Not sure how to deal with the New York Yankees’ early October exit? This five-step ALDS recovery program should help.
Losing a playoff series always hurts, but the pain is virtually unbearable when it’s your rival that beats you.
After New York Yankees turned a 100-win season into an early postseason exit, fans are entitled to some anger and bitterness. As the playoffs move on without the Yankees, those emotions are sure to linger, but there’s no reason to spiral.
If you’re still struggling to cope with the Yankees’ devastating loss to the Red Sox in the ALDS, you can follow these steps to get over the 2018 letdown and start looking forward to 2019.
Step 1: Have a few adult beverages
Take the edge off a bit with your alcohol of choice. It’s a helpless feeling watching your favorite team fall short of victory, and sometimes all you can do is grab a drink and numb the feels.
You can get creative with it. Pour out a forty for your fallen pinstripe homies, or do a shot for each of Giancarlo Stanton’s failed plate appearances in the final game.
Whatever you do, don’t drink a Samuel Adams or any other kind of booze that might trigger thoughts of Boston.
Oh, and if Frank Sinatra’s “New York, New York” starts playing when you’re a couple beers deep, it’s okay to cry. No cool points lost in this situation.
Step 2: Stay off social media for a while
This is especially important if you follow Step 1. Tweeting under the influence rarely leads to positive results.
Even if you’re not surfing while imbibing, it’s going to be hard to resist spilling your emotions into a Tweet or a Facebook post. Take a beat before suggesting that Aaron Boone be fired or that Brian Cashman needs to rush out and offer Bryce Harper $500 million and a 50% stake in the team to fix the Yankees’ problems.
Another good reason to power down for a bit is to avoid gloating Red Sox/anyone-but-the-Yankees fans. They’ve vicariously earned bragging rights from the Red Sox win, but that doesn’t mean you have to listen.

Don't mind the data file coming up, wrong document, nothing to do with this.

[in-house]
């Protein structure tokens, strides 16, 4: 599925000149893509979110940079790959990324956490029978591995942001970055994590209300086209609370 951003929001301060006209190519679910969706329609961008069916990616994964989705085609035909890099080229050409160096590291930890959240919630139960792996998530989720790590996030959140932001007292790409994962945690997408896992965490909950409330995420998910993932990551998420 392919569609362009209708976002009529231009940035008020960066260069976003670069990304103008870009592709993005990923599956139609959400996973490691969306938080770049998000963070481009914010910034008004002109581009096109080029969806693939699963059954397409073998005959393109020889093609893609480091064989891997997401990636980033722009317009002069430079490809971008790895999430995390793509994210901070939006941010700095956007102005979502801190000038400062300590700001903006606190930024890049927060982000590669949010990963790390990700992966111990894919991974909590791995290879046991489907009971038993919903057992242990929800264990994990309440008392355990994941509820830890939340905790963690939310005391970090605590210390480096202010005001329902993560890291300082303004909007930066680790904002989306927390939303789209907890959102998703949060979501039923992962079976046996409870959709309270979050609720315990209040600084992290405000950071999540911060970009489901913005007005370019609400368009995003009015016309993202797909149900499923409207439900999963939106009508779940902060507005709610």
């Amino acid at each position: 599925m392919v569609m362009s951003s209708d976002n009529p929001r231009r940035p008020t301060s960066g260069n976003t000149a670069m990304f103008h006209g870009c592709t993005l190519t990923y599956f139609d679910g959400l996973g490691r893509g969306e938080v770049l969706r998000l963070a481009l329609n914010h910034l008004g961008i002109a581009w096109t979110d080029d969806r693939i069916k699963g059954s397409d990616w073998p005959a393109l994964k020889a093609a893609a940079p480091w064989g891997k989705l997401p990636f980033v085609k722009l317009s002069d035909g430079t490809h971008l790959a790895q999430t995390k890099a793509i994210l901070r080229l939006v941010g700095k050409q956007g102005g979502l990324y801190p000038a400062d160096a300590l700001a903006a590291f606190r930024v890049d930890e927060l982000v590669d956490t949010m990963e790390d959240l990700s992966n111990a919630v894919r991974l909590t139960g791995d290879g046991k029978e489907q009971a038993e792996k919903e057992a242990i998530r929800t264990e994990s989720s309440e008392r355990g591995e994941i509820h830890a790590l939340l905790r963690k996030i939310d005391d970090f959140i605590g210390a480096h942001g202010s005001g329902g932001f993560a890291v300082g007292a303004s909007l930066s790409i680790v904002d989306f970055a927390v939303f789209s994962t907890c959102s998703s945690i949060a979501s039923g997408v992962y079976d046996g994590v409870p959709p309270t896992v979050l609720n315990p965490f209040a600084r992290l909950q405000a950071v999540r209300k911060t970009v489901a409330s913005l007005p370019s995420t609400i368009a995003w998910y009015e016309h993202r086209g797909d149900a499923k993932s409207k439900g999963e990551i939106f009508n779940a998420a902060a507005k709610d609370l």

Step 3: Burn your A-Rod merch
I wrote about a possible second coming of the Curse of the Bambino before game four. Boy, was I wrong.
It seems like the Yankees are now the cursed ball club. If they don’t win a championship in 2019, they’ll complete their first title-less decade since the 1980s, just their second such draught in the last 100 years.
Superstitious Yankees fans might be worried about the repercussions of winning a World Series in 2009 with major contributions from a roided up Alex Rodriguez. Another user named Melky Cabrera was on that team, too.
The baseball gods need appeasing.
Gather your Yankees fan friends together, toss your A-Rod jerseys and bobblehead dolls into a pile, and burn them. You might want to throw in any Melky paraphernalia you have lying around, just to be safe.
Step 4: Root for the Houston Astros
There’s still a reason to watch the playoffs. When you work up the nerve to turn the postseason games back on, cheering against the Red Sox will feel nearly as good as rooting for the Bombers.
Those three guys have a combined 23 home runs and 42 RBIs over Houston’s 21 playoff games in 2017 and 2018.
The Astros could turn the ALCS into a laugher, and if they do, no one will be laughing harder than Yankees fans like you.
Step 5: Think about the future
The Yankees ended their season on a groundout by Gleyber Torres, who did not have a great October. That’s okay.
Rookies Torres and Miguel Andujar got invaluable experience that they’ll carry with them into next season. Even September call-up Stephen Tarpley got into a game in the ALDS.
Don’t forget how young the Yankees are and how insanely powerful their lineup could be in 2019. If Luis Severino can master consistency and Brian Cashman can add enough secondary pitching, this team is set up for dominance in the next few years.
At the moment, losing feels like the end of the world. However, it could be exactly the motivation the entire Yankees organization needs to make sure it doesn’t happen again.
The future is as bright as it’s ever been in the Bronx. Dreaming of the greatness to come is the best coping mechanism available.